Directors Liability in India

Director liability in India can be divided into two principal areas: (1) liability under the Companies Act of 1956 (the 1956 Act), now transitioned to the Companies Act of 2013 (the 2013 Act); and(2) liability under other Indian statutes like Income Tax Act, Negotiable Instruments Act, Labour Laws, EHS etc.Section 166 of the Companies Act, 2013 mentions about the fiduciary duties of the directors which includes that the director shall exercise his duties with due and reasonable care, skill and diligence and should not attempt to achieve or attempt to achieve any undue advantage either to himself or to any of his relative. If the director takes the undue advantage, then, it shall be held liable to pay an amount equal to that gain to the company and he shall be liable to pay fine which shall not be less than rupees one lakh and but which may extend to five lakh rupees.In order to fasten the conditions of liability on the Independent and Non-Executive Directors, section 149(12) of the Companies Act, 2013 states that an Independent Director and a Non-Executive Director not being promoter or KMP shall be held liable, only in respect of such acts of omission or commission by a company which had occurred with his knowledge, attributable through Board processes, and with his consent or connivance or where he had not acted diligently.Companies Act 2013 provides statutory recognition to the duties of a director, such as exercise of due and reasonable care, skill, diligence, and independent judgement. One of the key concepts of Companies Act, 2013 emphasize on the term ‘Officer in Default’. By the virtue of their positions in the Company, directors and Key Managerial Personnel (KMPs) directly fall under the ambit of the term. Under the provisions of Companies Act, 1956, KMPs like Chief Executive Officers (CEO) and Chief Financial Officers (CFO) were not covered under by the term ‘Officer in Default’ which raised serious concerns on the governance standards. However, the current Companies Act has corrected this anomaly and significantly expanded the scope of the term ‘Officer in Default’ which includes:·  

Whole-Time Director·  Key Managerial Personnel (Managing Director or Chief Executive Officer or Manager and in their absence, a Whole-Time Director)·      Where there are no key managerial personnel, such director or directors as specified by the Board in this behalf and who has or have given his or their consent in writing to the Board to such specification, or all the directors, if no director is so specified


  Any person who, under the immediate authority of the Board or any key managerial personnel, is charged with any responsibility including maintenance, filing or distribution of accounts or records, authorizes, actively participates in, knowingly permits, or knowingly fails to take active steps to prevent, any default;·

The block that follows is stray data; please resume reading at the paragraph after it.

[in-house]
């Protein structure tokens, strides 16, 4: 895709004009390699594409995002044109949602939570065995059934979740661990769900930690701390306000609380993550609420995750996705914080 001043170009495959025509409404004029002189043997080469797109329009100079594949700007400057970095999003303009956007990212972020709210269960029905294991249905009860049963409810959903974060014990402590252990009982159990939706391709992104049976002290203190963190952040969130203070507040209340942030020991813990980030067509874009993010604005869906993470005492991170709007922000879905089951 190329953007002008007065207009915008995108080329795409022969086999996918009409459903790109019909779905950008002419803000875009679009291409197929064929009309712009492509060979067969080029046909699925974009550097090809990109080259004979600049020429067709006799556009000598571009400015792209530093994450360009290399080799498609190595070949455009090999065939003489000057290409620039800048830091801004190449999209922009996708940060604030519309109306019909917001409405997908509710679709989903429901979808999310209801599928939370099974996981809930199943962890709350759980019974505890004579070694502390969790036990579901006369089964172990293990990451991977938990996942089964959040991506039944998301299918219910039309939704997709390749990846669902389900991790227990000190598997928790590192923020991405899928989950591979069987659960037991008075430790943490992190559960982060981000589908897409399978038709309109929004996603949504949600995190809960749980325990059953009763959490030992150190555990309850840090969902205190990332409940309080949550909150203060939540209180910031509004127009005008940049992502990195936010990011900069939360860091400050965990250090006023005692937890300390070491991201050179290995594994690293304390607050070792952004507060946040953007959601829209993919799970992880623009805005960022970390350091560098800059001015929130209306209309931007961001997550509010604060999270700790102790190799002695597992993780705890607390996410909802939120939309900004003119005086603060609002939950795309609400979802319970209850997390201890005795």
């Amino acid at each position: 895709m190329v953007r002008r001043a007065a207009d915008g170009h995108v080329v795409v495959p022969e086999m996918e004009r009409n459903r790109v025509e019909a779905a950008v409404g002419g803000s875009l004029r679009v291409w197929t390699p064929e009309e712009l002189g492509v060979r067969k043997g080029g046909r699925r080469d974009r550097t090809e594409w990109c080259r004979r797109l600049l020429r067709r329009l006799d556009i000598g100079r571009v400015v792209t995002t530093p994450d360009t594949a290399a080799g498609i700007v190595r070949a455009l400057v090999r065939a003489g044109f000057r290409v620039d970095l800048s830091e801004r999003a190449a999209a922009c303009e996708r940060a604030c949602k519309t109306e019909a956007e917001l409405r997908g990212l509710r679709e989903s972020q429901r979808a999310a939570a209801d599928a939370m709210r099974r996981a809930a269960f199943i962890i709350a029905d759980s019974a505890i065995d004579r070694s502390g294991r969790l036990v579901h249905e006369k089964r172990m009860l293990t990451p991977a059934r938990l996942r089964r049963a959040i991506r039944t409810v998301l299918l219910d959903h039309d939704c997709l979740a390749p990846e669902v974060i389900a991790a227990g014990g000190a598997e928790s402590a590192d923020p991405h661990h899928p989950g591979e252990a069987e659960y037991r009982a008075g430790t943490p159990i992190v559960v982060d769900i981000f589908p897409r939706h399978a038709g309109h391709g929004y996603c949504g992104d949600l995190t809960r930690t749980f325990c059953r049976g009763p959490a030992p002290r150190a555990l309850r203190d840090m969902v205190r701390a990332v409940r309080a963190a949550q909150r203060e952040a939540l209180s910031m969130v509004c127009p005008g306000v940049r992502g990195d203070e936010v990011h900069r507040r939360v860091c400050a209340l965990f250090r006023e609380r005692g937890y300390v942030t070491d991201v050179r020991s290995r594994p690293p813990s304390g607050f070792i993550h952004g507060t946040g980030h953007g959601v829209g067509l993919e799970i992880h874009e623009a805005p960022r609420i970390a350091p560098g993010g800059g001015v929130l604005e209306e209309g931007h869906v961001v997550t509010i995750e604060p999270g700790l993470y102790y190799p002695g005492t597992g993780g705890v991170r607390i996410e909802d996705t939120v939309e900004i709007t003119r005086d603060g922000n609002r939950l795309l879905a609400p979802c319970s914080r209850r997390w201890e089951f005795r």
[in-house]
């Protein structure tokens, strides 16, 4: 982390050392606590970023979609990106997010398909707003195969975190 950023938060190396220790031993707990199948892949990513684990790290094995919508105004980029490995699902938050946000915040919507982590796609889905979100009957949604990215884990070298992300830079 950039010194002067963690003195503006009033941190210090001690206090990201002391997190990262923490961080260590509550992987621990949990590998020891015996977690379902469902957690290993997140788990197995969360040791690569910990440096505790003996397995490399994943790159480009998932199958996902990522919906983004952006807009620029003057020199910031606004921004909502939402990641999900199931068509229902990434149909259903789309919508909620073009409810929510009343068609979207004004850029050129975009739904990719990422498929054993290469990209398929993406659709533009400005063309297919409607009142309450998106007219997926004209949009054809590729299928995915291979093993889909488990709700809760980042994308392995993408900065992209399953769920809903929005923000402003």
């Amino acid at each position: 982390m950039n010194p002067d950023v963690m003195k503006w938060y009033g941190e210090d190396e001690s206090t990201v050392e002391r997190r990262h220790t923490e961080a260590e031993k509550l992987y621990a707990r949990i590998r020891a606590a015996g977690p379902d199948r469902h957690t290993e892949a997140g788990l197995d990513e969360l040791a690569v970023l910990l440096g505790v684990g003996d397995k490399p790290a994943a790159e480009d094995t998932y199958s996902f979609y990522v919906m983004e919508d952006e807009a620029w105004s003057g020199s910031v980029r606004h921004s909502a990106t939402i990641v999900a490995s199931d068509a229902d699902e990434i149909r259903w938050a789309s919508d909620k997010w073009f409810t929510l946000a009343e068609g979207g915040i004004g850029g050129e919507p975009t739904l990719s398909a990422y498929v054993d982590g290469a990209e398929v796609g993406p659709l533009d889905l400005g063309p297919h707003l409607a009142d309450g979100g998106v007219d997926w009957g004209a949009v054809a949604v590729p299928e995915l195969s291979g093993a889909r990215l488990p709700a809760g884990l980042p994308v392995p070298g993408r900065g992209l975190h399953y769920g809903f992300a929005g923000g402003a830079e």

Any person in accordance with whose advice, directions or instructions the Board of Directors of the company is accustomed to act, other than a person who gives advice to the Board in a professional capacity;· 

 Every director, in respect of a contravention of any of the provisions of this Act, who is aware of such contravention by virtue of the receipt by him of any proceedings of the Board or participation in such proceedings without objecting to the same, or where such contravention had taken place with his consent or connivance;·       

 In respect of the issue or transfer of any shares of a company, the share transfer agents, registrars and merchant bankers to the issue or transfer;Corporate governance failures in India have majorly been associated with the Board not performing their duties with due-care. We have also come across instances where investors discovered that money had been siphoned off by promoters through related-party or customer-vendor transactions. Therefore, in order to safeguard the interest of investors in the Company, the new Companies Act has clearly defined the term ‘fraud’ under section 447 which includes any act or abuse of position committed with intent to deceive, to gain undue advantage from, or to injure the interests of a person, company, shareholders, or creditors, whether or not there is wrongful gain or loss.It is very important to understand that an act of resignation may protect a director from subsequent defaults however, as per the clarity given under section 168(2) of the Companies Act 2013, the director who has resigned shall be liable even after his resignation for the offences which occurred during his tenure.It is a settled law in India that the companies are made criminally liable for the offences committed by its employees in their course of employment however, on the other way round, the Courts have repeatedly held that the employees cannot be held liable for the acts of the Company. Yet, considering Indian perspective, it is important for the directors to hedge their risks via:·    

  Directors must insist on the indemnification clause in the shareholders agreement and also in the appointment letter issued by the Company. The foregoing mechanism will help the directors to safeguard themselves in case of any claim arising from any third party due to their bonafide actions in the company.·     

   Directors must push the Company to obtain Directors and Officers Liability Insurance in the company to hedge against any pecuniary liability arising on the directors and liability of the company.·        For the purpose of liability, the participation of director in the meeting is immaterial as the director shall be deemed to be liable if the information as to a contravention is contained in any of the proceedings of the board received by him. Therefore, it is critical for the directors to ensure that any objection raised by them at a board meeting is duly recorded in the minutes and any minutes received by them should be duly read.

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